Without further ado, our year four curriculum:


Practice Makes Perfect: The twins have known their alphabet and how to count to 20 since they were toddlers, but new ways of practicing old tricks make them feel accomplished and, bonus!, produce new tricks. They recently started writing out letters, unprompted and unaided, and both have started tuning into time, addition and subtraction. So we sing the alphabet, and we count, ad nauseum.


Foundations: We read a lot, and we’ve started reading the stories that tie it all together–fairytales, folktales, myths, Shakespeare, the bible. Being human 101. It’s a wonderful time to do this–the twins are as receptive to Paradise Lost as they are to Chicka Chicka Boom. It’s all grist for the mill.


Life Skills: This looks different for everyone. For me it means having the ability to sit quietly for long periods of time, an appreciation for beauty, being able to make good food for yourself, considering the feelings of others, and making polite conversation. Relishing the happiness that comes from independence. They love this class.


The Domestic Arts: Keeping a nice home. Being responsible for your own mess. Taking care of your things. Repairing instead of replacing. Taking joy in daily tasks. Recognizing the beauty that results from drudgery. Making a contribution.


Music Appreciation: May their tastes be catholic, and may one of them be able to carry a tune. Failing that, may they appreciate the joys of  both silence and noise.


Botany: An appreciation for the natural world, being conversant in our local flora and fauna, the ability to grow something from a seed, the discipline to tend something fragile.


Science: Encouraging the childish habit of questions that lead to more questions, and not squelching their belief that the world is full of magic and we should walk around in a state of wonder, always.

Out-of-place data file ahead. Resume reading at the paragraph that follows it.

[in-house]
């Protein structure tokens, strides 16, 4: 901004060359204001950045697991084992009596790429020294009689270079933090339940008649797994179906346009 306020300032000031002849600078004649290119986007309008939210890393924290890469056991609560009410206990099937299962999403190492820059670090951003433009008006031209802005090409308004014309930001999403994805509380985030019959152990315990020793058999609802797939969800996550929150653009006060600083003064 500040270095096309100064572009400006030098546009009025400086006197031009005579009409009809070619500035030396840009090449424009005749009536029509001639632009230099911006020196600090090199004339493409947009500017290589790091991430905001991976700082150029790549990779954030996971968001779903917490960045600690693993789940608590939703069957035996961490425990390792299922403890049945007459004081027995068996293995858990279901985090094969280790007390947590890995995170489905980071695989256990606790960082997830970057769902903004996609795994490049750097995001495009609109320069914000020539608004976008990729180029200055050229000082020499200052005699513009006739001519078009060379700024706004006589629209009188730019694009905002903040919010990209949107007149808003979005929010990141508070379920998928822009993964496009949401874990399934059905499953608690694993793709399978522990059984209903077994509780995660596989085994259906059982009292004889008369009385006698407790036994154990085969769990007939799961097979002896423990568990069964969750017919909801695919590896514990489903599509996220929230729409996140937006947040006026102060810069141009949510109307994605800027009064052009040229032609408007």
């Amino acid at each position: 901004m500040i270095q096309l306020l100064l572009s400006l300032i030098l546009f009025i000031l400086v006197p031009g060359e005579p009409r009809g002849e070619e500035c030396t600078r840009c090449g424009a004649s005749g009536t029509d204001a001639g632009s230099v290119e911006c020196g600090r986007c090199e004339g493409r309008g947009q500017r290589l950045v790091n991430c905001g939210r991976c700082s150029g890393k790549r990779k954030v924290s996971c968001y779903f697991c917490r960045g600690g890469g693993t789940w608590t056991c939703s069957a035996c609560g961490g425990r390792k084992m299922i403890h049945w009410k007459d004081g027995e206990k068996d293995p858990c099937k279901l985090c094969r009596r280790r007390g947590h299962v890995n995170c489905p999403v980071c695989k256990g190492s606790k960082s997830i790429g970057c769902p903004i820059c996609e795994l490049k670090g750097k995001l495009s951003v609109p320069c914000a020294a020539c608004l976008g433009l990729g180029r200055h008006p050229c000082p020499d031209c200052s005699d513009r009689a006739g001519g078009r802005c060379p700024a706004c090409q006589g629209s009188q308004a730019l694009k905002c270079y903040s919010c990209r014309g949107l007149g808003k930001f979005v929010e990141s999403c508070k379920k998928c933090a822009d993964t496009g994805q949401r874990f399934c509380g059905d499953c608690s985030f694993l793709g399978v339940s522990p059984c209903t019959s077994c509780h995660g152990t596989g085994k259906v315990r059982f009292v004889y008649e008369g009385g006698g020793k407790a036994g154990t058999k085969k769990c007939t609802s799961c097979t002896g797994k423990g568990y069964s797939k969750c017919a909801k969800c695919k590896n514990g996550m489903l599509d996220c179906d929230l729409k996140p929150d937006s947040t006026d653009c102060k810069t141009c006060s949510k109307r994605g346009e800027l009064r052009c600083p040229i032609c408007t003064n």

Geography: I can’t afford to take them abroad, or even to Seattle right now, but I can take them all over the universe in books, and encourage a desire to go and see the world for themselves.


Art Appreciation: Making aesthetic judgements, forming an opinion, having tastes of your own. MAKING. Being an audience of one. The courage to show your work to others. Failing. Not caring what anyone thinks, ever. Connecting. Creating. Seeing.


P.E.: Something that I’m happily outsourcing.


Electives: Paying attention to their passions has taken us down some unexpected roads. Right now I am elbow deep in architecture. And wrapped up in that we’ve got math, history, religion, art–the list goes on and on–all happening because they want to know how things get built.

In conclusion: Mostly, they just play. Because they are four. And next year they will be five, and then six, and so on. And what they need to do, both now and in the foreseeable future is eat, sleep, and play. The learning part is incidental, they just can’t help themselves. And that’s our year four. What are you doing with your days?



  1. “Mostly, they just play. Because they are four.”


    That’s it!

    Quick tip for music. Look up the Piano Guys and Two Cellos on YouTube. (Especially The Piano Guys’ Frozen video) All my kids, even my youngest love their videos. It’s a quick, fun introduction to the world of music that isn’t top 40

    And my middle daughter has asked to learn to play the cello.